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Please contact Gerhard Jocham for information regarding BSc or MSc theses in our department.

Please note:
You are not explicitly required to already possess programming skills if you want to write your thesis in our department. Nonetheless, in some way you will inevitably be exposed to analysis scripts that are coded e.g. in Python, Matlab, or R. Thus, you should be willing to and interested in working with these tools, and potentially also in acquiring basic programming skills.

Cortical mechanisms of decision making
Computational models of choice are based on competition between pools of neurons in recurrent cortical networks. A key element in these circuits is the balance between slow recurrent excitation at NMDA glutamate receptors and GABAergic feedback inhibition. Further, reward feedback modifies synaptic strength via Hebbian plasticity rules. In this project, we investigate the role of transmission at NMDA glutamate, GABA-A, and M1 muscarinic acetylcholine receptors in (i) perceptual and reward-based decision making and (ii) reinforcement learning in stable and volatile environments.

Note: Acquisition of these data sets (MEG + behaviour) has already been completed. This project would be particularly suited for students who have a keen interest in coding and in formal models of behaviour and neural activity (drift diffusion models, algorithmic models of choice and learning).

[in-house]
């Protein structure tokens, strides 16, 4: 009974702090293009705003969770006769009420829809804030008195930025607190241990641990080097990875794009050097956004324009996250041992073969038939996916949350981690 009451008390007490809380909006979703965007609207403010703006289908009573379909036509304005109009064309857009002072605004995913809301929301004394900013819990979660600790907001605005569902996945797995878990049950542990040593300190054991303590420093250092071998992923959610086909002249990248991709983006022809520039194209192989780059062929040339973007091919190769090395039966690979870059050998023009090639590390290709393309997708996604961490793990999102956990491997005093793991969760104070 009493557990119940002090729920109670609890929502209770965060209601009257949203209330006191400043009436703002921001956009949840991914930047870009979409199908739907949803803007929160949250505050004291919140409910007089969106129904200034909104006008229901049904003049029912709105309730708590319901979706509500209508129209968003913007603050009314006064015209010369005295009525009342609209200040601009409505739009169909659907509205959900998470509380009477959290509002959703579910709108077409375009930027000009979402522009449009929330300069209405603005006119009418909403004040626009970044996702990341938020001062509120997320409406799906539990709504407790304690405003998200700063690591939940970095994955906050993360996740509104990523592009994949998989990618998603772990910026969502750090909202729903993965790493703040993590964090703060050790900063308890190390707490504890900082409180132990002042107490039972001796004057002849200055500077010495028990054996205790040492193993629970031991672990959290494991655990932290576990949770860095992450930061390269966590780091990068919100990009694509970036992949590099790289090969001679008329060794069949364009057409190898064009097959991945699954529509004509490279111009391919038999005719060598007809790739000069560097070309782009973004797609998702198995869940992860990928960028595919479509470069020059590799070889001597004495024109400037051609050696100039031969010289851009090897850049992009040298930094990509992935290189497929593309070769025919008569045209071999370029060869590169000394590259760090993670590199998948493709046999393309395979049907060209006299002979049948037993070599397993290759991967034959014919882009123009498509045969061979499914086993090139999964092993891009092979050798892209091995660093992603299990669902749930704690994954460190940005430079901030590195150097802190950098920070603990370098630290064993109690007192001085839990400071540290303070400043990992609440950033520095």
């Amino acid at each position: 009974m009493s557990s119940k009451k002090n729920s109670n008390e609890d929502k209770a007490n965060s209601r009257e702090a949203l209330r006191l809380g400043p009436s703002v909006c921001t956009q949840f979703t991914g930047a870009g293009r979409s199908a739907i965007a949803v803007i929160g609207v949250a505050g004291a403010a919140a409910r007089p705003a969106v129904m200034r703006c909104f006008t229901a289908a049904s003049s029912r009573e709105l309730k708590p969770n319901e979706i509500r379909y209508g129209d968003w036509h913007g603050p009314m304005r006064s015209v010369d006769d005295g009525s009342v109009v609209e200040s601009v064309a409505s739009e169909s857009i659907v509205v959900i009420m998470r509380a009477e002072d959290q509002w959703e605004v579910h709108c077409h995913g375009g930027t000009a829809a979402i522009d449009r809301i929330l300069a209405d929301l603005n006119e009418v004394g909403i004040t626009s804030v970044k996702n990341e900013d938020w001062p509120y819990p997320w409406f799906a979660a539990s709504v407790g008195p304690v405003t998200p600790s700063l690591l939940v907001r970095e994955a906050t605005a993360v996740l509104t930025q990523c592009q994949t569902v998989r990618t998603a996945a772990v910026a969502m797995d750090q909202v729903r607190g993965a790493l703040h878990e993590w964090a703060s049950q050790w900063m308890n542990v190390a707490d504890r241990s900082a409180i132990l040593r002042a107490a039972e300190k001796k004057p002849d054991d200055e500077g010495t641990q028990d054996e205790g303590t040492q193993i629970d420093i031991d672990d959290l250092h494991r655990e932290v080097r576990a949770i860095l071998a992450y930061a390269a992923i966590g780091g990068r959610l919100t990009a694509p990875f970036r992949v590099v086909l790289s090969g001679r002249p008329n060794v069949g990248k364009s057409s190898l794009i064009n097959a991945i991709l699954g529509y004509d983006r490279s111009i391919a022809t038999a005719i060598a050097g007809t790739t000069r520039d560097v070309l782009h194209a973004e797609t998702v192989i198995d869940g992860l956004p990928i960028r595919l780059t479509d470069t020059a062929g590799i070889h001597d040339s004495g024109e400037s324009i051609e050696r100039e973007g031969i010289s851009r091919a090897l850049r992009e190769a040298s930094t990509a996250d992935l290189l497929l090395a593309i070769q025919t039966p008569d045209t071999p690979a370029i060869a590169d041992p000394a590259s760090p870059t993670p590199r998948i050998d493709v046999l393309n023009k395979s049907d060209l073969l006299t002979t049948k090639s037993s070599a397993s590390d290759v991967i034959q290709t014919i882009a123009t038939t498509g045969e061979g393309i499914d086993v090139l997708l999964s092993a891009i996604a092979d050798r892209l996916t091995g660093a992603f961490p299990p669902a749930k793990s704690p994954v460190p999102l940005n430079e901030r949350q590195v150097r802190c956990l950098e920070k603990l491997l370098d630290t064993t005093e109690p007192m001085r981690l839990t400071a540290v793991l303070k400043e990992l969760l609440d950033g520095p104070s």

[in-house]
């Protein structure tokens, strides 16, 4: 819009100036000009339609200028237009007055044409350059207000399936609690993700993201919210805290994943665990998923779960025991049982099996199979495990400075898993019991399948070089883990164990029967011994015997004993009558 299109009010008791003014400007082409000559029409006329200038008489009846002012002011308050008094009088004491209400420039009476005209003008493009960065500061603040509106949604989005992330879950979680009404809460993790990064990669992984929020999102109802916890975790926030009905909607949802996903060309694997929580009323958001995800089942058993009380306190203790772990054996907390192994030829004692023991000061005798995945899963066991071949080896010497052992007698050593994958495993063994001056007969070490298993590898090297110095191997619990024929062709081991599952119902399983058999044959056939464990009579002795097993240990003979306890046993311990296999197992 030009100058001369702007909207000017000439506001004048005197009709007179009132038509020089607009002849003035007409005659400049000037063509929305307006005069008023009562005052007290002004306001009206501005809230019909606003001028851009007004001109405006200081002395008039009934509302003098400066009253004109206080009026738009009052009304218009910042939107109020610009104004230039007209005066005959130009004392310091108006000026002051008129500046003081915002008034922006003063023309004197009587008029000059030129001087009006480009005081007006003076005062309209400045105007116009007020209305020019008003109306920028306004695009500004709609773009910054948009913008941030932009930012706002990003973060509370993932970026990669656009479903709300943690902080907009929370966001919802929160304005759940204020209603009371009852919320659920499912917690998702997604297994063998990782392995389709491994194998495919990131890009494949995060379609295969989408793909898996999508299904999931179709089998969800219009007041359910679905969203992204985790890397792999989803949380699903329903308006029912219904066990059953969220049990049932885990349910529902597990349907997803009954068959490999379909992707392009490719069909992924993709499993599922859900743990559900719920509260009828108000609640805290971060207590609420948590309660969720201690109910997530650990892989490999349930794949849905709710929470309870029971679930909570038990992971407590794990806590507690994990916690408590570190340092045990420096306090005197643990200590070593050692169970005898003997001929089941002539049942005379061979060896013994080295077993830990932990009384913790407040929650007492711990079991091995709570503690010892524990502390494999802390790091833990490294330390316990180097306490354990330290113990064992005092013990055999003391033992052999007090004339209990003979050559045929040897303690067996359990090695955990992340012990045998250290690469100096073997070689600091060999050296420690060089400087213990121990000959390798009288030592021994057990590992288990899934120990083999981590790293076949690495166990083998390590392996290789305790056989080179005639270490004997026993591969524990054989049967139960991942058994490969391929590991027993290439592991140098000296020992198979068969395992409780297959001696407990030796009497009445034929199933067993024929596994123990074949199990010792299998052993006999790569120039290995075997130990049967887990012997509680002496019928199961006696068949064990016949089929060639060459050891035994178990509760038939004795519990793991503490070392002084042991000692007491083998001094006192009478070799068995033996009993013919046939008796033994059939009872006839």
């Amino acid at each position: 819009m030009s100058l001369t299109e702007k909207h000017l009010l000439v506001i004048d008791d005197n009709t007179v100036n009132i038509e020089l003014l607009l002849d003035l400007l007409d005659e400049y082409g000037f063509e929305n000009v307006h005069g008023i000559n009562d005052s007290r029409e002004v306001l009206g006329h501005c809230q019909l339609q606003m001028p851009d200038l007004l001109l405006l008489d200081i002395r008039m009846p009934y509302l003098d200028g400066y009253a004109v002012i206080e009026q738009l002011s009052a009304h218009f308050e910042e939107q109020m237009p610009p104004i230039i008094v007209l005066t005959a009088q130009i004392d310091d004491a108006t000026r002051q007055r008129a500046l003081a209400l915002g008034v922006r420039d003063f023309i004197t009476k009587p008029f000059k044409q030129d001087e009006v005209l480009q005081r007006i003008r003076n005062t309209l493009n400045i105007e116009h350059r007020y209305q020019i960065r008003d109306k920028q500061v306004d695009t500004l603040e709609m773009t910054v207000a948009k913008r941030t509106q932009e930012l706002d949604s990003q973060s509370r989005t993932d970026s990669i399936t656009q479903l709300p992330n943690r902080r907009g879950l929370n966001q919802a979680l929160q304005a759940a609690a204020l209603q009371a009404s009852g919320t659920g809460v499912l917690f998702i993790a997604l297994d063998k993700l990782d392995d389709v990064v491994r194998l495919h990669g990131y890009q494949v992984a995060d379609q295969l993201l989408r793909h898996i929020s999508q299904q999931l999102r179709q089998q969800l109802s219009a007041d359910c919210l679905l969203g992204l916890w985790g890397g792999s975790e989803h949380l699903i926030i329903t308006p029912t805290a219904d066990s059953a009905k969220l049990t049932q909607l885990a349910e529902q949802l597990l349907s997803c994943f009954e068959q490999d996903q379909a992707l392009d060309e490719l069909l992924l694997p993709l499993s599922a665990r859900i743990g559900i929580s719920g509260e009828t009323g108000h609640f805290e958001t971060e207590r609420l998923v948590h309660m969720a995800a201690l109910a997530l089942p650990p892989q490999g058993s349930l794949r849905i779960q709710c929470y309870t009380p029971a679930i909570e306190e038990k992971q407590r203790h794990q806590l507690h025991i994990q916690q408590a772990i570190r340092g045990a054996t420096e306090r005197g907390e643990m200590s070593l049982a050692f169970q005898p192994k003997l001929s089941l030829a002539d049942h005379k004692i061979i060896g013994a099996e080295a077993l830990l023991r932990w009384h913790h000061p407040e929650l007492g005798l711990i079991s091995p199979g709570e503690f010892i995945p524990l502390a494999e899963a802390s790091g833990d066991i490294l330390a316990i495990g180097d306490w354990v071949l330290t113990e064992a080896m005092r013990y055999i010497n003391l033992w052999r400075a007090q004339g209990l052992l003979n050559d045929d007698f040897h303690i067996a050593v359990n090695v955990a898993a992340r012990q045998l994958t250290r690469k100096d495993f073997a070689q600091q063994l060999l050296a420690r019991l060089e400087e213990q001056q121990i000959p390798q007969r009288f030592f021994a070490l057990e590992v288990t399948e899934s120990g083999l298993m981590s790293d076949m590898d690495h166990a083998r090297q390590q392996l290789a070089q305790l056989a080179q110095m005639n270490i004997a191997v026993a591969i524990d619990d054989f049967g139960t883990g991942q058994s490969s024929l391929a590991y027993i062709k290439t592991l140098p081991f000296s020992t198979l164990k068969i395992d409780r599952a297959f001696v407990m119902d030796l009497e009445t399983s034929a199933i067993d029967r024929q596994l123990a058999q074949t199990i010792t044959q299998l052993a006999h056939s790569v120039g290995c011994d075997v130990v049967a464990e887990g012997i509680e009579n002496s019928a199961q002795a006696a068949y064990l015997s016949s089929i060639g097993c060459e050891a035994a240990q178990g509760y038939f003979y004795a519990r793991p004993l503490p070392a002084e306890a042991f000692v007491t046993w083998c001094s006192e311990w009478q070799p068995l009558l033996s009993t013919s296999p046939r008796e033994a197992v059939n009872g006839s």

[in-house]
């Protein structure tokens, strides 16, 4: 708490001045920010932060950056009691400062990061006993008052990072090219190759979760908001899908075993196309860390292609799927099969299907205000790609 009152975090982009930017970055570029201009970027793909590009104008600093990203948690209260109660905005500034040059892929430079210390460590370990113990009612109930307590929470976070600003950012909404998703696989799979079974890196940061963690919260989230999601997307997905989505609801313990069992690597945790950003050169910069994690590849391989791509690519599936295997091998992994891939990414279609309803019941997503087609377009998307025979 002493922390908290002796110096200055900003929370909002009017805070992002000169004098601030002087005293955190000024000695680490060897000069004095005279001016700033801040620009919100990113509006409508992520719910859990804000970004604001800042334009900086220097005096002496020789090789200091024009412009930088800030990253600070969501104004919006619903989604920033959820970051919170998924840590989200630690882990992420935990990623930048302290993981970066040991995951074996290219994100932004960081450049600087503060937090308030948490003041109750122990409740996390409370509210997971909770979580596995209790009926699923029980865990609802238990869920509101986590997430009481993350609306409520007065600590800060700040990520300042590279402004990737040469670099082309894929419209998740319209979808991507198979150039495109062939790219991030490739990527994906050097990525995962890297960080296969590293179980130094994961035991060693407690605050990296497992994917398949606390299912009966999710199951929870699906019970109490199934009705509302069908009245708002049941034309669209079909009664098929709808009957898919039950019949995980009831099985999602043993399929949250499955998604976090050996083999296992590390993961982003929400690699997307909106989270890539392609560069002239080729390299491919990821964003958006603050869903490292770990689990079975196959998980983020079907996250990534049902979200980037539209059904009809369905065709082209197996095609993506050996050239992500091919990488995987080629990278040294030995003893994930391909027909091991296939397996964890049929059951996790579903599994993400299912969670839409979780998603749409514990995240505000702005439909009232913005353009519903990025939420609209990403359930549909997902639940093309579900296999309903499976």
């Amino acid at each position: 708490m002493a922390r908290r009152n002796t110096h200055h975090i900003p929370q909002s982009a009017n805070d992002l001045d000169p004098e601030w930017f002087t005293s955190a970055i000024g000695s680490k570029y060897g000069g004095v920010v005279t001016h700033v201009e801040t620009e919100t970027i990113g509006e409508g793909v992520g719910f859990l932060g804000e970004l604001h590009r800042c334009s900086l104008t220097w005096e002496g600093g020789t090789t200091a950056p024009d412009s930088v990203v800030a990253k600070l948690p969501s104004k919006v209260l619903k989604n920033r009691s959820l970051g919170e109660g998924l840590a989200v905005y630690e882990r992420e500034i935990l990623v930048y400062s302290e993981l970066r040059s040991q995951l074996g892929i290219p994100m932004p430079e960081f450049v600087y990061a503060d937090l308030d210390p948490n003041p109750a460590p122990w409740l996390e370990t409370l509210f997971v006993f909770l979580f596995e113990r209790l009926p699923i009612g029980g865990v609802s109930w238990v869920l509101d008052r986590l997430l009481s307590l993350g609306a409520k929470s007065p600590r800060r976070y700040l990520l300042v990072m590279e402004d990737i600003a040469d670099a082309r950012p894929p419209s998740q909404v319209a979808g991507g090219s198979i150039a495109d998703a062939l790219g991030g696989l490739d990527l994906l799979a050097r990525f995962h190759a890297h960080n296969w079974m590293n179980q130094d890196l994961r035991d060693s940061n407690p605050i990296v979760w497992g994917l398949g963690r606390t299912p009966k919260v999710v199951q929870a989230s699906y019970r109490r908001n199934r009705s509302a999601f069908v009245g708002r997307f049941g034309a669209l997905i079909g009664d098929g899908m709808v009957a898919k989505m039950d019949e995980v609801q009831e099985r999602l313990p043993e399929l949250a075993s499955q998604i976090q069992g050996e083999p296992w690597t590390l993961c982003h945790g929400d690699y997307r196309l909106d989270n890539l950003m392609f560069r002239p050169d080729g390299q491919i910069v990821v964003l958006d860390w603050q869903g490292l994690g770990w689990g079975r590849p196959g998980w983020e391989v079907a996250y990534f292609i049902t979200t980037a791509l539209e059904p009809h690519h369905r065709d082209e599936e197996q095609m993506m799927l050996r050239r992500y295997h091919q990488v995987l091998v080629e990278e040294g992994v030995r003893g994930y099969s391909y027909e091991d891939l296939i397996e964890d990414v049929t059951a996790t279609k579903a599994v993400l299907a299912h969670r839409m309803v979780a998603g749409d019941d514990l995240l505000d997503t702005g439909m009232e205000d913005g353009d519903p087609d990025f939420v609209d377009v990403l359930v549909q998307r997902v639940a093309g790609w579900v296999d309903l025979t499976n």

Patch-leaving decisions
Patch-leaving decisions are essentially a kind of stay-or-leave problem - should an organism keep exploiting resources in its current habitat or leave for a potentially richer area? This requires considering the reward rate in your current habitat, the overall reward rate in the environment, and the cost (energy and foregone reward) of leaving. This kind of choice is thus somewhat different from 'standard' reward-based choice, where one typically selects the option with the highest value out of two or more alternatives. Yet, there is good reason to assume that most choices are indeed building on the very same mechanims that have evolved to solve patch-leaving decisions. Indeed, even high-level multi-alternative reward-based choice can be cast as a series of accept-reject decisions, much like in patch foraging.

Here, we investigate how various environmental parameters guide patch-leaving. Moreover, there is evidence to assume that patch-leaving is driven by bursts of noradrenergic activity emanating from the locus coeruleus. We therefore use taVNS (transcutaneous auricular vagus nerve stimulation) to indirectly manipulate noradrenergic activity. We combine this with recording of pupil size, as changes in pupil size closely track (amongst other parameters) neural activity in the locus coeruleus. For this project, students should have an interest in collecting and analyzing behavioural and psychophysiological (pupil recordings) data and in applying taVNS.


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